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Taking the Labor Out of Labor

If Research Has Anything to Do With It, Childbirth Pain Will Be but a Memory


It wasn't all that long ago that childbirth was painful.

Extremely painful.

But in a phenomenon rich with social, political and economic overtones, childbirth in America has shifted dramatically to the quest for comfort.

So strong is the trend toward the use of anesthesia--particularly the epidural--that even well-reasoned questions regarding the appropriateness and downside to pain relief are not dampening the enthusiasm.

Which leads to the question: Given continuing innovations in anesthesia, will pain during childbirth become only a memory preserved in family folklore?

"In the last 15 years, we've gone from medication in labor being tantamount to hurting your baby to now saying, 'Why would you not want pain relief in labor?' " says Dr. Michael Nageotte, an obstetrician at Long Beach Memorial Medical Center.

"What is so interesting to me about the epidural issue is that it's not primarily a medical issue. Labor pain is viewed by some people as normal and, therefore, it doesn't have to be removed. But if you're in it, it's extremely painful."

Epidural is a type of anesthesia in which a needle is placed into the space outside the spinal cord and a liquid anesthetic is administered to numb the pain-sensing and motor nerves. In recent years, the method has taken the obstetrics world by storm. According to the American Society of Anesthesiologists, 16% of women who used anesthesia during childbirth received an epidural in 1982. A decade later, that number had soared to 33%.

And now, about 1 million of the 4 million U.S. women who give birth every year receive an epidural to cope with pain. And innovations promise to make the technique an even more attractive option.

Despite the fervor for epidurals, however, unresolved issues persist on several fronts. Among them: a lingering debate on whether women who have epidurals have a higher rate of caesarean section, and a link between epidural use and maternal fever that may lead to unnecessary medical treatment of newborns.

"What would be great is if we could eventually tailor the epidural to minimize the risks," Nageotte says.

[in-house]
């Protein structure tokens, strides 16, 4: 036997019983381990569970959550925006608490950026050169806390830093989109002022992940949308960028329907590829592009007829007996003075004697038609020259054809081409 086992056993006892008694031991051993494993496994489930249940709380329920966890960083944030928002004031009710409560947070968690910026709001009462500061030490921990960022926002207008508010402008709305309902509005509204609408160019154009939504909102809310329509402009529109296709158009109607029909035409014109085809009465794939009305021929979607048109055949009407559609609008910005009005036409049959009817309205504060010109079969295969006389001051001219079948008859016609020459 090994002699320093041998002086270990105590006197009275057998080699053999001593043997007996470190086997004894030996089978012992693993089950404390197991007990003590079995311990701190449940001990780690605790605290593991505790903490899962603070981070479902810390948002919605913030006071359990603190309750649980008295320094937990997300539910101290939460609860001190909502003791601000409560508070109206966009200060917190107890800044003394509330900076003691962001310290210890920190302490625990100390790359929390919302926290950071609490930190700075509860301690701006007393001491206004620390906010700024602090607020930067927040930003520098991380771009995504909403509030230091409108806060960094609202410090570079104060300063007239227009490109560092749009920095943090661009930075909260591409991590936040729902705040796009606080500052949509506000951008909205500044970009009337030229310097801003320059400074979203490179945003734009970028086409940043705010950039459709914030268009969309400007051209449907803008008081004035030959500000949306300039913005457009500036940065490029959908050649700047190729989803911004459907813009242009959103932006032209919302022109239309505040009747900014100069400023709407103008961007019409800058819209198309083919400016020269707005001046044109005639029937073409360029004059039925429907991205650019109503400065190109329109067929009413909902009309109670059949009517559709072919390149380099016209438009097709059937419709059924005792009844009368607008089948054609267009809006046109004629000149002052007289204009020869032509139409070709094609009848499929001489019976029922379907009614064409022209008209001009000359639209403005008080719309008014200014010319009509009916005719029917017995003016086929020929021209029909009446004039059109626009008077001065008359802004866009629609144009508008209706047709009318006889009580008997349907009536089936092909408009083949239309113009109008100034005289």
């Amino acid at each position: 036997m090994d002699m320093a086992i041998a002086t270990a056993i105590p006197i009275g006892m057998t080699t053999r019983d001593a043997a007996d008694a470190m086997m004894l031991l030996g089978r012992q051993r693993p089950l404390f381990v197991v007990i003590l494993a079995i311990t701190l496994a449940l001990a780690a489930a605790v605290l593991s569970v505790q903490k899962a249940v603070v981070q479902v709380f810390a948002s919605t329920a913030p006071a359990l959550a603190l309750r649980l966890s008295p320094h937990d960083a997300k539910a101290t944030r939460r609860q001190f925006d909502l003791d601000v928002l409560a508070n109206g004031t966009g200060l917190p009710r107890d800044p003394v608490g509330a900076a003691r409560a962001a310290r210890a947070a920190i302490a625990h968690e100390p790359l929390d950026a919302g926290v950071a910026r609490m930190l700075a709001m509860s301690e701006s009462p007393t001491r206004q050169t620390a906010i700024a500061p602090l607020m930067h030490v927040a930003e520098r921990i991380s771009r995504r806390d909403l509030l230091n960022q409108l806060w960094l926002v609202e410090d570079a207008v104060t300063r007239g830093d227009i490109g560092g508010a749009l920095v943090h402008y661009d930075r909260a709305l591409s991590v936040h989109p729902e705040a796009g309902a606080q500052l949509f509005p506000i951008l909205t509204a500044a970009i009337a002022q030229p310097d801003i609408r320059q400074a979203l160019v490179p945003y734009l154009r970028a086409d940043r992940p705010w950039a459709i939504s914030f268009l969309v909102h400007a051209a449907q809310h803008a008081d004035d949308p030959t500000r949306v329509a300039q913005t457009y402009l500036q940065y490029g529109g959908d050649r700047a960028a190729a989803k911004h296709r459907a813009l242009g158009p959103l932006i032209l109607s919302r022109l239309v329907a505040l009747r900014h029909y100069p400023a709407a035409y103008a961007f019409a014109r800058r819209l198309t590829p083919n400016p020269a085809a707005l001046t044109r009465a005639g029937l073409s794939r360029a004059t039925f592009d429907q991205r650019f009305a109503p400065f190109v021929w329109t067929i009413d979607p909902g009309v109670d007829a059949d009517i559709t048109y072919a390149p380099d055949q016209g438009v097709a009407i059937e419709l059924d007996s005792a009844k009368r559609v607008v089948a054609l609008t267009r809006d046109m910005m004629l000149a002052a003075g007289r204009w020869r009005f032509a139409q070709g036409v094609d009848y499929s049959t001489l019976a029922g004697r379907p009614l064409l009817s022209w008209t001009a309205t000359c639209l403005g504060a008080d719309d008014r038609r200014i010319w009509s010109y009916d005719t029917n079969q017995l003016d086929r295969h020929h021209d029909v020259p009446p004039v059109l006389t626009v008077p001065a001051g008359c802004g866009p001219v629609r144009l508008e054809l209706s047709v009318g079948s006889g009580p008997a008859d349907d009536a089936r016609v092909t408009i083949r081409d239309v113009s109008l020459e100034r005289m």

Doctors, including Nageotte, are now testing a more sophisticated epidural--called a walking or combination epidural--that allows women to move around while anesthetized. A drawback of the traditional epidural is that it prevents sensation and movement in the legs. Many women using epidurals say they are even unable to move their muscles to push the baby from the birth canal. And studies show that the second stage of labor--when the cervix is fully dilated and pushing can begin--is lengthened with an epidural. There is even some question as to whether a stalled labor ultimately increases the odds of a C-section.

It's not known, however, if being able to walk around will hasten labor and reduce risks.

"That's the question," Nageotte says. "There is a firm belief that women who can walk around can hasten the onset of labor and shorten the duration of labor. But that's not in the literature. That remains to be seen."

The combination epidural works similarly to the traditional epidural except that a needle is placed directly into the spinal fluid.

"But we can administer a much lower concentration of anesthesia, about half or even less than what we would normally use," Nageotte says. "The end result is that the patient doesn't lose the use of her lower extremities. It preserves motor function."

The combination epidural provides pain relief for a much shorter window--about two hours--than a traditional epidural, he adds. The anesthesiologist's goal is to administer the drug so that it will be wearing off when it's time for the woman to push.


While the combination epidural may prove to offer some advantages and may eventually help reduce C-section rates, there is less optimism that the link between epidurals and maternal fever can be resolved.

According to a recent study published in the journal Pediatrics, women who have epidurals have a much higher rate of fever during labor and delivery. The study found fever of 100.4 degrees or greater in 14.5% of the women who used epidurals compared to only 1% among the other women.

Fever in a woman in labor is a concern because it can signal the presence of an infection in the baby. Typically, if the mother has a fever, her newborn immediately undergoes blood tests to check for infection and may even be started on antibiotics as a precautionary measure, says Dr. Ellice Lieberman, an obstetrician at Boston's Brigham and Women's Hospital and the study's lead author.

"The exact reason why women get fever is not entirely clear, but it seems to have to do with her ability to regulate her body temperature and not because there is an infection. The problem is that it's not possible for the doctor to know if the fever was caused by the epidural or an infection. And sepsis [a bloodstream infection] in the baby is not something you want to miss," she says.

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